Programming Culture: Soft Thought and Lived Abstractions

Programming Culture: Soft Thought and Lived Abstractions

Randomness has become the condition of programming culture. … The computational aesthetic of the curve is now the dominant expression of postcybernetic control

—Luciana Parisi, Contagious Architecture: Computation, Aesthetics, and Space

For Parisi the abstractions of binary code, the algorithmic logic of mathematics that encodes the programmatic functions that are the drives and engines of our digital world have become “modes of living” – performing entities exposing the “internal inconsistencies of the rational system of governance, inconsistencies that correspond to the proliferation of increasingly random data within it. Instead of granting the infallible execution of automated order and control, the entropic tendency of data to increase in size, and thus to become random, drives infinite amounts of information to interfere with and to reprogram algorithmic procedures.” (p. 10) This randomizing or mutation of the digital matrix opens a door into the world without us, a realm in which the dividual entities of energetic modes of being outside the human take on the mentation of intellect thereby performing many of the functions humans once did: the ability and capacity to select, evaluate, transform, and produce data (p. 10).  In Parisi’s terms “this new level of determination forces governance to rely on indeterminate probabilities, and thus to become confronted with data that produce alien rules. These rules are at once discrete and infinite, united and fractalized. (p. 11)

What we’re confronted with is entities that are living abstractions, alien creatures constructed out of “intederminate probabilities” that exist in what Deleuze and Guattari  once termed “ striated ” and “ smooth ” space. Within the gridlike architecture of striated space (or digital mapping) discrete unities exist at the center of a design made of points connected by lines, the topological curves of smooth space (or blob architecture) starts from the generative power of a point, the meshing and folding of which becomes the condition for the emergence of a new form. (p. 12)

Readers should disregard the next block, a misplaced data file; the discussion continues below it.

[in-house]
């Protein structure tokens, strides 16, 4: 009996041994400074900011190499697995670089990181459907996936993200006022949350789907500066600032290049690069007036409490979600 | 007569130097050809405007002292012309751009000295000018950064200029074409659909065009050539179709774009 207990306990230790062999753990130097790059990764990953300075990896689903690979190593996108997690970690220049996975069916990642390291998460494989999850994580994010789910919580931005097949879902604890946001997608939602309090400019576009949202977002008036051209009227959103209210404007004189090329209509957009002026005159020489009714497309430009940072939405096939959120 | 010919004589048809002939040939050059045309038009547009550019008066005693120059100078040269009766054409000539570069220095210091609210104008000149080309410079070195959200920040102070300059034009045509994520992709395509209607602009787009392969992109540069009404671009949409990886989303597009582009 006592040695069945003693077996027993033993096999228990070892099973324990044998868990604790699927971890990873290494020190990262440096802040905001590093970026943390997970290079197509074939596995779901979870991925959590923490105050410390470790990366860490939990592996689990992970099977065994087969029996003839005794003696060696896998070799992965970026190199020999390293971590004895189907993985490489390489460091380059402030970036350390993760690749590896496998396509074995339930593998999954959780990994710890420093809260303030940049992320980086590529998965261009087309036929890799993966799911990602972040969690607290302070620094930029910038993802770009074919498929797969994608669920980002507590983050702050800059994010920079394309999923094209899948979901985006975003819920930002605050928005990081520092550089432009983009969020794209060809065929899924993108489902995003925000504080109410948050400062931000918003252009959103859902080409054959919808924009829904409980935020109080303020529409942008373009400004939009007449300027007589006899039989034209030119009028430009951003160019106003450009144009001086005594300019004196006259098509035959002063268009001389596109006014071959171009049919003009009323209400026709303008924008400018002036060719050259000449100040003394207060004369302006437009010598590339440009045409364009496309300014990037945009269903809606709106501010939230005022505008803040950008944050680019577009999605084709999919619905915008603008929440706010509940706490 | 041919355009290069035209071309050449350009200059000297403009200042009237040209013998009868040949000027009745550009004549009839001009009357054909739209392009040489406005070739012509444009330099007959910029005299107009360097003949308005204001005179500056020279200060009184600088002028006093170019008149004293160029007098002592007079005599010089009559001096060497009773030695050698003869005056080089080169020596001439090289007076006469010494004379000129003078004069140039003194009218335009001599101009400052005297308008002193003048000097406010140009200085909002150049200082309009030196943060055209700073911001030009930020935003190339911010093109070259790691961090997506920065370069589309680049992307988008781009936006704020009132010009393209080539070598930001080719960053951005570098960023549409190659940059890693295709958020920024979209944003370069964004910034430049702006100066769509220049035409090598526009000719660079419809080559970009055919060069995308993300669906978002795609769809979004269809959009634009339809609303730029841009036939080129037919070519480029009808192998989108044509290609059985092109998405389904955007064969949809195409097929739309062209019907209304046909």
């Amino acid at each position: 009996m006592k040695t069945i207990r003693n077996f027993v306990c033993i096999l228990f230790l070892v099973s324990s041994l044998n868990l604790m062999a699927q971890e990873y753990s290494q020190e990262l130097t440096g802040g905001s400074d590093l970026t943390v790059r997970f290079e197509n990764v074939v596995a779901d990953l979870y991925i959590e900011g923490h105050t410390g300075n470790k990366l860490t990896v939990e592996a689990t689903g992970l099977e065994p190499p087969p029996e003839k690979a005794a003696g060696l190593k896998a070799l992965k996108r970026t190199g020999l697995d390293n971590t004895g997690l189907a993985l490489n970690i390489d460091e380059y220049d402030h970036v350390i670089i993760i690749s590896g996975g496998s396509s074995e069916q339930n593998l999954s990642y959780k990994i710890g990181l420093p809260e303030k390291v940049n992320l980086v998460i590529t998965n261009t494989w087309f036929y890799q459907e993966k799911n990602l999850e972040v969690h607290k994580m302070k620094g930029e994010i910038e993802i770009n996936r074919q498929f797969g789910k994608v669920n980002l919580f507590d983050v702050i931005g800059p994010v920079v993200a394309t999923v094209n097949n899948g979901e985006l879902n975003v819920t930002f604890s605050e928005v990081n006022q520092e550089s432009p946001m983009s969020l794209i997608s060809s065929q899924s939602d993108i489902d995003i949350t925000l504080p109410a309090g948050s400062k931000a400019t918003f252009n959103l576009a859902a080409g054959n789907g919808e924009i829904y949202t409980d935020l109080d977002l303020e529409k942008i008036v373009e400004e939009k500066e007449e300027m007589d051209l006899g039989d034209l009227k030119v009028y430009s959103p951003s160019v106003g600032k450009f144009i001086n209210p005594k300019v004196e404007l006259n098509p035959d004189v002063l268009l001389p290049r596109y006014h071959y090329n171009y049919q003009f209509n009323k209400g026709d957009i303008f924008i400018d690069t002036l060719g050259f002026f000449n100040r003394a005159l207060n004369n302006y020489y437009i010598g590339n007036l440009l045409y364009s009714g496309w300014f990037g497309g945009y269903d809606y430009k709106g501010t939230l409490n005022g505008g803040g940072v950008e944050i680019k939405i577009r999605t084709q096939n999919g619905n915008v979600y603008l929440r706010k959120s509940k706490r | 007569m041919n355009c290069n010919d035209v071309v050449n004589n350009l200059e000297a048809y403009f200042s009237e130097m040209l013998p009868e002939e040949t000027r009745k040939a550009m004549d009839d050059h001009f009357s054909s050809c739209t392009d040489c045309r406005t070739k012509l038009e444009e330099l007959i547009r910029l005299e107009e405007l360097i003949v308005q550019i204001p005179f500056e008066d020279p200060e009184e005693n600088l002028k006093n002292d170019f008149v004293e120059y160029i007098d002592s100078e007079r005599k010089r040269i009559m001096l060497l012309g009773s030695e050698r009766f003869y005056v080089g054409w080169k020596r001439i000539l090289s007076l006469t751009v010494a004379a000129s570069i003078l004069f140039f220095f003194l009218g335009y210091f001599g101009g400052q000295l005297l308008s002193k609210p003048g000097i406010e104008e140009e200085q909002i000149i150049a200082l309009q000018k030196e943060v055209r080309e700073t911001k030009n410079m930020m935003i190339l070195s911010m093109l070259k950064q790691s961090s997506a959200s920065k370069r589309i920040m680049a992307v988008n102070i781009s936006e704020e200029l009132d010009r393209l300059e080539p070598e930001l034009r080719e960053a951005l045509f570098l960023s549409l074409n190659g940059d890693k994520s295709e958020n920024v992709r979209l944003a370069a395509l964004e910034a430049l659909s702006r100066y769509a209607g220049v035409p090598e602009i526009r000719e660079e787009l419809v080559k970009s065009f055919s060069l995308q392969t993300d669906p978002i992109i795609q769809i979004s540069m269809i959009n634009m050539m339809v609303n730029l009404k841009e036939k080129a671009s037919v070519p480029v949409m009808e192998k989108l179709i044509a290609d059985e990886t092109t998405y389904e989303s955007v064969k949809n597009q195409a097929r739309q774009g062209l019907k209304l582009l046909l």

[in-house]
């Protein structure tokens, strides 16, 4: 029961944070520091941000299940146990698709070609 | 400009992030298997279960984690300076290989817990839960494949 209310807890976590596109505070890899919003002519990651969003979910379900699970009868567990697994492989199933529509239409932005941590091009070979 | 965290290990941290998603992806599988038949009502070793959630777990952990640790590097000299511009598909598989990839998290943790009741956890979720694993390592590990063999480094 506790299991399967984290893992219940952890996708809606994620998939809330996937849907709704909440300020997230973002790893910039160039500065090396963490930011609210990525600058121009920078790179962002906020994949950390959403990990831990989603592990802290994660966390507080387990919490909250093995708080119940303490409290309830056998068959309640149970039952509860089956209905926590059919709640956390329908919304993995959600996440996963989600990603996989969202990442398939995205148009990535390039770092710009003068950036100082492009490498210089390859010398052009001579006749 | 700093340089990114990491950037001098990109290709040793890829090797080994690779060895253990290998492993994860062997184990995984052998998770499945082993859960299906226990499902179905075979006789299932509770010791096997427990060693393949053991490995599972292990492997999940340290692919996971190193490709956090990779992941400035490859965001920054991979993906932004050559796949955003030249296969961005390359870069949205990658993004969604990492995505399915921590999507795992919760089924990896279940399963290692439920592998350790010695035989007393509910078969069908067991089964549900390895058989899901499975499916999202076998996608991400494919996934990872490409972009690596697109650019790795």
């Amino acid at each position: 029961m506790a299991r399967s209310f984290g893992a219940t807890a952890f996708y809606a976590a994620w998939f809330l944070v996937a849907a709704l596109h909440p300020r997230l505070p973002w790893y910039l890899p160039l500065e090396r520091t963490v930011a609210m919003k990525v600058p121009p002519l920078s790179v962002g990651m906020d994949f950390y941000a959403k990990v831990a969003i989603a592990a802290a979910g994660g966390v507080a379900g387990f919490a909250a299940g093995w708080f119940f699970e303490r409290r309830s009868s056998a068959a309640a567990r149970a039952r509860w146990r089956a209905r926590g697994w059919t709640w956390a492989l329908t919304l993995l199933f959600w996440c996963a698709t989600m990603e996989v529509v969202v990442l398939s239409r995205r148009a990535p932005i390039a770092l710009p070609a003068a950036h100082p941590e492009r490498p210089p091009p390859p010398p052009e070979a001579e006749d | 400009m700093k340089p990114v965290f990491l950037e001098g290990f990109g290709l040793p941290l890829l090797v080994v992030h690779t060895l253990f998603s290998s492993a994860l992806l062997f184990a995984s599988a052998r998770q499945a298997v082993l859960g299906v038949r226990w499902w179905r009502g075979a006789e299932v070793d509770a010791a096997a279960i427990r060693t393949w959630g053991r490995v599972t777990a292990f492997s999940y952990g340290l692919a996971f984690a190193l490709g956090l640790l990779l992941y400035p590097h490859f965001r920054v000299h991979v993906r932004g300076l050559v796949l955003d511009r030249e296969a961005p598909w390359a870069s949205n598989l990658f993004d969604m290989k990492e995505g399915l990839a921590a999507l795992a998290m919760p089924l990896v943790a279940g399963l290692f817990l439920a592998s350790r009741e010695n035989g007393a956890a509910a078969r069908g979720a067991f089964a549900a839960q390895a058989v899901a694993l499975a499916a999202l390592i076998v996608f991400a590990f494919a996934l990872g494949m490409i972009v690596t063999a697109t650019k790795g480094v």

Turning to Whitehead’s notion of prehension she develops a flat ontology of the digital grid, and yet “this seemingly flattening ontology does not simply contend that these actualities are all the same, nor does it hold that they are all different. Whitehead proposes a radical pragmatism according to which determinate events, or what he calls occasions of experience, are defined by degrees of prehension that in turn constitute the degree of importance of some actualities compared to others. (p. 13) In other words a principle of selection and difference, ranking and comparison. Ultimately as Parisi admits:

Algorithms are no longer seen as tools to accomplish a task: in digital architecture, they are the constructive material or abstract “ stuff ” that enables the automated design of buildings, infrastructures, and objects. Algorithms are thus actualities, defined by an automated prehension of data in the computational processing of probabilities. (p. 13)

This automated prehension of data points to how any actuality (from an animal body to a grain of sand, from an amoeba to an electron) grasps, includes and excludes, and transforms data. (p. 13) What changes the game here is that these algorithms as “actual occasions” (Whitehead) do not simply amount to a reproduction of what is prehended. On the contrary, it can be described as a contagion. This is because to prehend data is to undergo an irreversible transformation defined by the way in which rules are immanent to the infinite varieties of quantities that they attempt to synthesize. This means that rules cannot change these infinite quantities; instead the latter can determine rules anew and thus produce new ones. (p. 14)

What this implies is that these living abstractions are both problem solvers and creative agents in their own right with the capacity and ability to invent and produce new determinations and rules governing their own habits and behaviours. With the implication of a principle of irreversibility comes as well the notions of the “immanence of randomness in programming”: